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How to CNC machine a scale model of a car

Scale 1:4 car model for a NASCAR team presentation

The N in NASCAR (the National Association for Stock Car Auto Racing) suggests that this is a National sport in the USA. While this is of course true (NASCAR is the second-most popular professional sport in terms of television ratings inside the USA), there is much more NASCAR racing worldwide.

In Argentina NASCAR is a well-known event, and the major racing teams carefully plan the races to get a maximum publicity. The racing team of Canapino Sports presented the car to be used in 2008 at the Auto Performance 2007 exhibition in Buenos Aires, end of 2007.

For this presentation a scale 1:4 scale model was needed, and that model has been created by PR agency A4 Color in Buenos Aires, using their DeskProto software.

The frame inside the car
Side view of the car in Rhino
Drawing of the frame, and the CAD design in Rhino.

Very important for the actual car is the internal frame structure, to make the car more rigid and to protect the driver as crashing during a race is not uncommon. The car model as shown here just features the outside geometry: the frame is not present.

Animation: walk around the car
The car model split up in Rhino
A simple animation, and next the parts to be machined.

The geometry for the racing car has been modelled in the Rhino CAD software, which is very suited for the free-formed car body design. This geometry later has been split into a number of separate parts, making sure that no undercuts were present in any of these parts.

Toolpaths in DeskProto for the left side panel
Toolpaths in DeskProto for one wheel
Toolpaths in DeskProto.

The geometry of each part has been saved as STL file, and next imported into DeskProto in order to calculate the toolpaths. As can be seen in the DeskProto screenshots shown above, a small distance between the toolpaths was used for a smooth resulting surface. The toolpath is drawn as a red line, however as so many toolpaths are present the separate red lines can no longer be distinguished.

Milling the PolyStyrene model base
Milling the epoxy top layer
The top of the car being machined: first the foam core, next the epoxy shell.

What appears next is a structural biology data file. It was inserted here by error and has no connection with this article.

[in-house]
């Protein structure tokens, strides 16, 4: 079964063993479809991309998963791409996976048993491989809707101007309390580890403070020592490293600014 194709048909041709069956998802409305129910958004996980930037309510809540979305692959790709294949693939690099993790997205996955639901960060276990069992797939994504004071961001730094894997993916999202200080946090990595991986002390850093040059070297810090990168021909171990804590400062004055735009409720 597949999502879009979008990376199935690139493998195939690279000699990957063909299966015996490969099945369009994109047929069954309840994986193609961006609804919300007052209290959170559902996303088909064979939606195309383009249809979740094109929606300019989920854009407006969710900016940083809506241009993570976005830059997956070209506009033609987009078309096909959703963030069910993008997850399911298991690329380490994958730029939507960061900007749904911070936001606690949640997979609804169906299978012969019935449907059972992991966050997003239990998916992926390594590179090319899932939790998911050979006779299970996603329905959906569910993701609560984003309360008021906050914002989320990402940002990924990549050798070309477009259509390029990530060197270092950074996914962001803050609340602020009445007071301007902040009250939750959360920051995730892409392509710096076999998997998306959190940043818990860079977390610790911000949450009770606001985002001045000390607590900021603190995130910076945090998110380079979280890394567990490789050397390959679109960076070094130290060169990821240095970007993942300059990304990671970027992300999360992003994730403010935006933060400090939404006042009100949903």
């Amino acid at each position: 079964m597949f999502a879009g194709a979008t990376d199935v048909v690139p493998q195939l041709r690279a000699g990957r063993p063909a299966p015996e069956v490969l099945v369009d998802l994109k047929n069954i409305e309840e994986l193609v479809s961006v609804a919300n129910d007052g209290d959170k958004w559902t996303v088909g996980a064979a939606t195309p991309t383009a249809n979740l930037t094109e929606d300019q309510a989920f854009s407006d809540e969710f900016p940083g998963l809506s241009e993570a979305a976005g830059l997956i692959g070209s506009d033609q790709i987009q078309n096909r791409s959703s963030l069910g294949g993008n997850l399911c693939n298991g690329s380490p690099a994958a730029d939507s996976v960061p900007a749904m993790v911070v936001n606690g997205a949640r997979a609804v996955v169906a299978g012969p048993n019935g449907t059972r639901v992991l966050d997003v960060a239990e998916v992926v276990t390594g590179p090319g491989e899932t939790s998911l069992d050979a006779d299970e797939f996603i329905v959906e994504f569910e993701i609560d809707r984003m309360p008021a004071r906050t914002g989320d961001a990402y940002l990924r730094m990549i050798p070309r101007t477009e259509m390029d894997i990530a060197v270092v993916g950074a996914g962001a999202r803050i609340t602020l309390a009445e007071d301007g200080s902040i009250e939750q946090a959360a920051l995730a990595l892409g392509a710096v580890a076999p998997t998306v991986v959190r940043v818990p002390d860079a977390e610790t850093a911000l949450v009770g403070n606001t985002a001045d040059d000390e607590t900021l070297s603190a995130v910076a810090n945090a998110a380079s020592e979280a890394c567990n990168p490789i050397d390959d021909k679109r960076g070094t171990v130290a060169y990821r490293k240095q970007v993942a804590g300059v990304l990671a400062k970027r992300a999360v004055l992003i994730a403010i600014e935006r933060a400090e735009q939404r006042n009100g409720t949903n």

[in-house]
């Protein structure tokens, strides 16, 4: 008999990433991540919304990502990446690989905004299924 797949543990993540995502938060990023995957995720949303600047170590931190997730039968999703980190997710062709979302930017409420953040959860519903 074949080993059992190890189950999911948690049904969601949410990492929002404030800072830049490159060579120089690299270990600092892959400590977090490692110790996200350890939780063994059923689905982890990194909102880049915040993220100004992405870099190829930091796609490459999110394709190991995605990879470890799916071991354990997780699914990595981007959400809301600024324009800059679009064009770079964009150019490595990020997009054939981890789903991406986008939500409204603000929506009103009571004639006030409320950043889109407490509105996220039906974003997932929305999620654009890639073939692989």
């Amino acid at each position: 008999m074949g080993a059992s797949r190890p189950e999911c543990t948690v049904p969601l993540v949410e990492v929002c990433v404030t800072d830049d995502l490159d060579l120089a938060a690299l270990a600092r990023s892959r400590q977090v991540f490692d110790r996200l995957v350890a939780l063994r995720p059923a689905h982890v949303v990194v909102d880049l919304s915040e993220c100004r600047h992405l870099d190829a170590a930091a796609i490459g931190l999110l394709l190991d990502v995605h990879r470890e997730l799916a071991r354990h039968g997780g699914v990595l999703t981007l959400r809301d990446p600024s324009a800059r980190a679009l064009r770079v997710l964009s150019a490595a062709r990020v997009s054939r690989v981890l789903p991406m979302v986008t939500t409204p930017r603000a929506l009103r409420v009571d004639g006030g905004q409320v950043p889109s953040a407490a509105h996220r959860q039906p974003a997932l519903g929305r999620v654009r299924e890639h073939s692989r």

A4 Color use a large CNC Router called Excitech, made by SH-CNC in China. Working area is 246 x 126 x 20 cm, and special attention was needed to keep the height of all car parts small enough for this machine.

It was possible to create a high quality model still having a low weight as A4 Color applied a special technology, the sandwich construction: the car model was machined in light PolyStyrene foam using a negative skin value (so a bit too small). Next the foam model was covered with a 4 mm thick layer of epoxy resin (bondo, the same is used by car painters). After that the model was machined again, at a much higher accuracy for a smooth surface. The result is a model that combines a low weight with a durable and high quality outside.

The two side parts, just milled
Manual finishing a side panel
Finishing the two side panels.

Of course after the machining was completed manual finishing was needed too: sanding and polishing to get the required high gloss car finish.

A partial assembly, unfinished
The resulting model, before painting
Building the model by combining all parts.

Further work the model included assembly of the complete car model.

The resulting model, after painting
The resulting model, after painting
Now in glossy black.

Finally the model was sprayed in black, the wheels were mounted and product graphics (striping) were added.

Striping design: Adobe Illustrator screenshot
The striping being printed on a Roland large format printer
The striping: in Adobe Illustrator and next on the Roland color printer.

The graphic design has been created by Dario Canovas and German Katz, using Adobe Illustrator. Printing on vinyl sheets (3M) has been done using a Roland VP 540 large format printer.

The model at the exhibition
The resulting model on display.

The resulting model has been on display at the Auto Performance 2007 exhibition